News & Analysis

Massive $21 billion exodus from Dow Jones as iShares head to FTSE Russell

Andrew Saks, Tuesday, 29 June 2021

Benchmarks are an often forgotten key component of the electronic trading industry, that is until something changes.

The trading of currencies at Tier 1 level requires benchmarks which are set by a series of officials. A benchmark is an unmanaged group of securities which are considered as a 'benchmark' to measure a fund or stock's performance.

Most of the time, currency, commodity and stock markets are very comfortably operated on a constant basis without anyone, even professional traders in proprietary trading houses, considering benchmarks, however occasionally they change, and sometimes with very interesting or disruptive results.

The memory of the 2015 'black swan' event which was caused by the Swiss National Bank removing the peg on the EURCHF pair suddenly and without warning is something that very few banks, brokerages, traders or liquidity providers will forget. It caused unprecedented volatility which led to such high negative balances on trading accounts that some institutional trading businesses were unable to continue their business.

That was a very dramatic example, however even the preparation for expected benchmark changes is arduous, as can be exemplified by the end days of LIBOR, which banks are having to prepare for at the moment.

Today, another benchmark change is taking place, however this time it is being carried out not by authorities or data companies, but by the world's largest asset management company, Blackrock.

Blackrock, which initially began its business in 1988 as a risk management and fixed income institutional asset manager, is about to change the benchmarks of 10 iShares ETFs that together have about $20.7 billion in assets under management.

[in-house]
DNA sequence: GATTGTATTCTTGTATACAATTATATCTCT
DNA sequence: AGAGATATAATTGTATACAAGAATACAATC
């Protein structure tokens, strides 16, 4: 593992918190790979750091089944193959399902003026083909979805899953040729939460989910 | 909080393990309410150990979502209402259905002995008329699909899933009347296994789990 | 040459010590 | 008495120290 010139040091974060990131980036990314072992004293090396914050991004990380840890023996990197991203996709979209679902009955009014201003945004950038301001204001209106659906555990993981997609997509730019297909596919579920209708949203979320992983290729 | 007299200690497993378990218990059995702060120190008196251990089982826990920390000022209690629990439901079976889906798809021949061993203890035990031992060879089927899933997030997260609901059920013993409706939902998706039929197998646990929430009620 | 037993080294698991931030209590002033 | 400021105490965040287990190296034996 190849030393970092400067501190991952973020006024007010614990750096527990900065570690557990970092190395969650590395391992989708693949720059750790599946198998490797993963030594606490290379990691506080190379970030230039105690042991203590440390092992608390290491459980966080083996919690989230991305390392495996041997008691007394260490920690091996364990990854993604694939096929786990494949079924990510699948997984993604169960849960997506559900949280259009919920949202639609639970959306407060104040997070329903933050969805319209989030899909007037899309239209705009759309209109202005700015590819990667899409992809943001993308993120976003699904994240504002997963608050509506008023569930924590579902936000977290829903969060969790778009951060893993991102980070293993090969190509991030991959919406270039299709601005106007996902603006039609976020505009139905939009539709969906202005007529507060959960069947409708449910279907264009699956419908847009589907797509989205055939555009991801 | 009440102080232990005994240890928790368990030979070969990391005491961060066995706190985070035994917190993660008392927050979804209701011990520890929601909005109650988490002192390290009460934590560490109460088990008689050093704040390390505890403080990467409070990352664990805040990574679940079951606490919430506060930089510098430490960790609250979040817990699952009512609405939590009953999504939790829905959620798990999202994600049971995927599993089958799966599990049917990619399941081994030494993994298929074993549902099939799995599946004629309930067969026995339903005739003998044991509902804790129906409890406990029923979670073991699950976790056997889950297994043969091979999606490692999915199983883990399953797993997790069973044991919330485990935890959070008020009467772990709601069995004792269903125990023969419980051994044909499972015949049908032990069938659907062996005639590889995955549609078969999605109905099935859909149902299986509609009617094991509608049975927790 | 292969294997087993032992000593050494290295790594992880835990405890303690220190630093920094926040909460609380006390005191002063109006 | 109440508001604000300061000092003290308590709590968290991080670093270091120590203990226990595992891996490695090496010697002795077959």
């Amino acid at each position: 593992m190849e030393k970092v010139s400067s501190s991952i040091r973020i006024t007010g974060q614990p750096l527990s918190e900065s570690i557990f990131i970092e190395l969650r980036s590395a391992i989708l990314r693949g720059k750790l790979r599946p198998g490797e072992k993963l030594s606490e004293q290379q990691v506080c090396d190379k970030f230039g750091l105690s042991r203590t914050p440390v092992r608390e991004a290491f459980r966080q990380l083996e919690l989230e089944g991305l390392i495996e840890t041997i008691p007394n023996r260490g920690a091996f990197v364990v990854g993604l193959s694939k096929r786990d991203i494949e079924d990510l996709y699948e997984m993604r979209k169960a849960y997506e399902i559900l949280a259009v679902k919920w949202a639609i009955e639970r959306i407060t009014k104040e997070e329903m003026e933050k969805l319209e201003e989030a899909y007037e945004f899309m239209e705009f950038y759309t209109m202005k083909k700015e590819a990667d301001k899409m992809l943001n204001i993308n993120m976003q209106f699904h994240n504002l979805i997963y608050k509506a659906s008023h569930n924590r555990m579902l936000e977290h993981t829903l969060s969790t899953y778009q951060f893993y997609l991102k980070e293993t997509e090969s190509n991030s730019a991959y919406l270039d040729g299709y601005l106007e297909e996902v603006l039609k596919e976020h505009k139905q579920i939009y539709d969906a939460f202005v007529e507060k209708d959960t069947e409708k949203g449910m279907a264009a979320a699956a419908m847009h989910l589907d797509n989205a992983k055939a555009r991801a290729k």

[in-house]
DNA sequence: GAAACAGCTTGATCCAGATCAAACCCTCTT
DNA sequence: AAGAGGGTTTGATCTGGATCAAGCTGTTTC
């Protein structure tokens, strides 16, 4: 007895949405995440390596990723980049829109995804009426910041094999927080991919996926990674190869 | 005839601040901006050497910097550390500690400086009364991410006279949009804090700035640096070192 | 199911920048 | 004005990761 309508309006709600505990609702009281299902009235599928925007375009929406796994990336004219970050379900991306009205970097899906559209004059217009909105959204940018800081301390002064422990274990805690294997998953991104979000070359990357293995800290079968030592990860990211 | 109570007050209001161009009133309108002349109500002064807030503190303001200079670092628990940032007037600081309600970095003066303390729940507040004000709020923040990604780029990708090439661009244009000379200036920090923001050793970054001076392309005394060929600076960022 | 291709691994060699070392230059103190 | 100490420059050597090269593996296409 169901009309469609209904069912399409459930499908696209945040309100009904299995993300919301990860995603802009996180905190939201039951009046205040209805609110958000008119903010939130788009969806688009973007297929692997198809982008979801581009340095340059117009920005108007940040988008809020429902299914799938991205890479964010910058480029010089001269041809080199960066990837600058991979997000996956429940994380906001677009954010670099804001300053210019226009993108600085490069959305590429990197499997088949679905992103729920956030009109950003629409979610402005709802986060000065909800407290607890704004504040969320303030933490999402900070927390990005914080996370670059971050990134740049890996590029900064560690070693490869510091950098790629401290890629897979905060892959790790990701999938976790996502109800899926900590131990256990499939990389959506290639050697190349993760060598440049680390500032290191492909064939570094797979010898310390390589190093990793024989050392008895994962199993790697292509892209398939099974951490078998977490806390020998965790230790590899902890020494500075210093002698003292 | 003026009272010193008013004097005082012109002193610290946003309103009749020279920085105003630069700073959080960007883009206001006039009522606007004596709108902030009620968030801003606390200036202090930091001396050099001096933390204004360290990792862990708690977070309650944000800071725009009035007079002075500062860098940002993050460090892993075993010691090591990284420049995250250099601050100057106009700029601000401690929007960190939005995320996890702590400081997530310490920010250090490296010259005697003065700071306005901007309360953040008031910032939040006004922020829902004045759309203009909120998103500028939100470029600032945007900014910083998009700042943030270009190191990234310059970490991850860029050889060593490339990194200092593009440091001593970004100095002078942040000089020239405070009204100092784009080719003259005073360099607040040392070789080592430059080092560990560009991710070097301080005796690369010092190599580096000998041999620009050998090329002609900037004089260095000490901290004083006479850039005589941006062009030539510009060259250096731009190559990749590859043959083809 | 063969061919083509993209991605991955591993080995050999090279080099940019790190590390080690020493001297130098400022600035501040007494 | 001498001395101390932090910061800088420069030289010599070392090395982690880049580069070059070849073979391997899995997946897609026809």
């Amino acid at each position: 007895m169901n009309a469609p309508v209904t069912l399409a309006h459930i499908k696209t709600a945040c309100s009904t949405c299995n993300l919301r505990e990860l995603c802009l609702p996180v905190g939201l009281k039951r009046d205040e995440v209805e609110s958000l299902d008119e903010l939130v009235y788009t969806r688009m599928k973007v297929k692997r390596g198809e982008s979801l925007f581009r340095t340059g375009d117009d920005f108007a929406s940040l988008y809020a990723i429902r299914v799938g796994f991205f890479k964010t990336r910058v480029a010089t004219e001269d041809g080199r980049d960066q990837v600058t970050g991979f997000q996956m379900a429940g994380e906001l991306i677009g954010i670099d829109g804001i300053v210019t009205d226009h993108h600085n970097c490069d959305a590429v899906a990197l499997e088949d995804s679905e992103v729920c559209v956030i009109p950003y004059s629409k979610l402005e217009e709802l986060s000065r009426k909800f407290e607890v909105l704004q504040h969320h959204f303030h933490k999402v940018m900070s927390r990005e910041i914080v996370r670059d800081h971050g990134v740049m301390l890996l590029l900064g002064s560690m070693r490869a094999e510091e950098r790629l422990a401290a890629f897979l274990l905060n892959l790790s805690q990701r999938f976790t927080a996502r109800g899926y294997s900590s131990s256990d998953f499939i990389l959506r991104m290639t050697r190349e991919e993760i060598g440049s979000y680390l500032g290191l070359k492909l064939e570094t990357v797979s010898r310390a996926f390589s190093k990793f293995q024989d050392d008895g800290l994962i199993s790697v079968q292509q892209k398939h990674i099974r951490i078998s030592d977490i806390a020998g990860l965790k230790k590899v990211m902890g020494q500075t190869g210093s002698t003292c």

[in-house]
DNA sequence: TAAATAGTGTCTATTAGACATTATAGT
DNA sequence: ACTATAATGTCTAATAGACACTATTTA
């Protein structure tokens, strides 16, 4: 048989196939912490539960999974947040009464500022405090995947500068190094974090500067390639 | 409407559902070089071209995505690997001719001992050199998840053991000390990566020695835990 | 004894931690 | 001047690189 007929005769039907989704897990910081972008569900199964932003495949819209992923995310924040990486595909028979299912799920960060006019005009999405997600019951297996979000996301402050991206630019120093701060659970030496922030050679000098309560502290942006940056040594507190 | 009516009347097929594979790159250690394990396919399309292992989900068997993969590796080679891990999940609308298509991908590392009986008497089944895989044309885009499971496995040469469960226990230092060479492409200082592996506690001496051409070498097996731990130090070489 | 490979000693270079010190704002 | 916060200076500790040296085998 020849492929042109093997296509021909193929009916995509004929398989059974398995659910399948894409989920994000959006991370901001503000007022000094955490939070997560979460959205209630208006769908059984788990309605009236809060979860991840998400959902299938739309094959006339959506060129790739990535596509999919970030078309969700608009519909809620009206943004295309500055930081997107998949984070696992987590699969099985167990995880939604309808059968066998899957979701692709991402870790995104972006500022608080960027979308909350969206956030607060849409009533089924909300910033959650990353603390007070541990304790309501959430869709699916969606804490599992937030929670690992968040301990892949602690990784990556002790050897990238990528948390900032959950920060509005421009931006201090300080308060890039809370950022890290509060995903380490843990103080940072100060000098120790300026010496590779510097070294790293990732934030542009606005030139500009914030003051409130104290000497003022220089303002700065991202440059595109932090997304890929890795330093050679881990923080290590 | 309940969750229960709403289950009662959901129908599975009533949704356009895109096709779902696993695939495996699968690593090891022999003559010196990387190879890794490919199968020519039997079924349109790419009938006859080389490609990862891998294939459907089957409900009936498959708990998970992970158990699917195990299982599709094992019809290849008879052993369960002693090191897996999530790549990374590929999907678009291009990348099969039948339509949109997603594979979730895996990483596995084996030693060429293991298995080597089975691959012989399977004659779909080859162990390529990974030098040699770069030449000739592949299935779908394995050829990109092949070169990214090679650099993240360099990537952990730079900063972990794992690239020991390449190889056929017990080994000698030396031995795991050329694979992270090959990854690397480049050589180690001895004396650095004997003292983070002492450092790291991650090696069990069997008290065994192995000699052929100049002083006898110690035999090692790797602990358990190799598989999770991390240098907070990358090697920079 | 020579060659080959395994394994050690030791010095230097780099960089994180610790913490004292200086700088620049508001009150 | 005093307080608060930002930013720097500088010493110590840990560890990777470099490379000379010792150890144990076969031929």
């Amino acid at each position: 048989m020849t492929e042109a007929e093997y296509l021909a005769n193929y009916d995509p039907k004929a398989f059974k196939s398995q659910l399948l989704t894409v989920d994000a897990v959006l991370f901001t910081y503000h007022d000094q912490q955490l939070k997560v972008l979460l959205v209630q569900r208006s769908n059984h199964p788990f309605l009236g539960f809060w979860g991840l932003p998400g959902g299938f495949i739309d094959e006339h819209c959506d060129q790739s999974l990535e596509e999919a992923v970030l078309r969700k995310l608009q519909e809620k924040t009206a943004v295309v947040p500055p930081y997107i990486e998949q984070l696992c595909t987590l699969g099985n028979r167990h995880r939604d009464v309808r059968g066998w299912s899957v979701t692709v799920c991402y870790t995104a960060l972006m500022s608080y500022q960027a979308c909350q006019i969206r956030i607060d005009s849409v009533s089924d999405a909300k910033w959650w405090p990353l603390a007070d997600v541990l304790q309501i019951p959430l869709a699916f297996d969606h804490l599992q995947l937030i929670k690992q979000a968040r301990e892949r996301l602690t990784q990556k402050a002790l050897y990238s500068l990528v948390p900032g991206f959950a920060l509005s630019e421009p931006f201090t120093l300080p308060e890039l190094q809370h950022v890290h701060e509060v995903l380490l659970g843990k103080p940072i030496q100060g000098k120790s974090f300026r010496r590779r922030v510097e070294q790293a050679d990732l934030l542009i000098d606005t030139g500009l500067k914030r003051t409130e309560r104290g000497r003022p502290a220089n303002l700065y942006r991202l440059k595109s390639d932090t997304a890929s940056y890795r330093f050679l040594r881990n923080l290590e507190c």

The funds will switch from Dow Jones benchmarks to indices provided by FTSE Russell, filings show, effective on or around September 20 this year.

This represents another huge switch toward the Russell Index, which is a London-based index that allows investors to track the performance of distinct market segments worldwide.

Last week, a whole raft of companies that entered US publicly listed markets through deals with blank-cheque SPAC companies in the past year became set to graduate into the Russell 3000 index, demonstrating that these new, opinion-driven stocks are also targeting this index.

On Friday last week, large psychedelic-inspired medicine company MindMed announced has been added to the FTSE Russell 3000 index which measures the performance of the largest 3,000 US companies.

With regard to Blackrock's iShares switch from Dow Jones to the FTSE Russell index, it transpires that the largest of the funds, which is the $7 billion iShares US Technology ETF, will change its underlying index and target benchmark to the Russell 1000 Technology RIC 22.5/45 Capped Index. Top constituents of this index, as of March 31, include Apple, Microsoft, Facebook, Alphabet and Nvidia.

The Dow Jones index is down 0.44% this morning, which is 150.57 points, and the FTSE Russell 3000 index is up 0.15%.

These may well be small movements, however this massive switch by Blackrock is perhaps indicative of how top investment management companies view the most prestigious indices.



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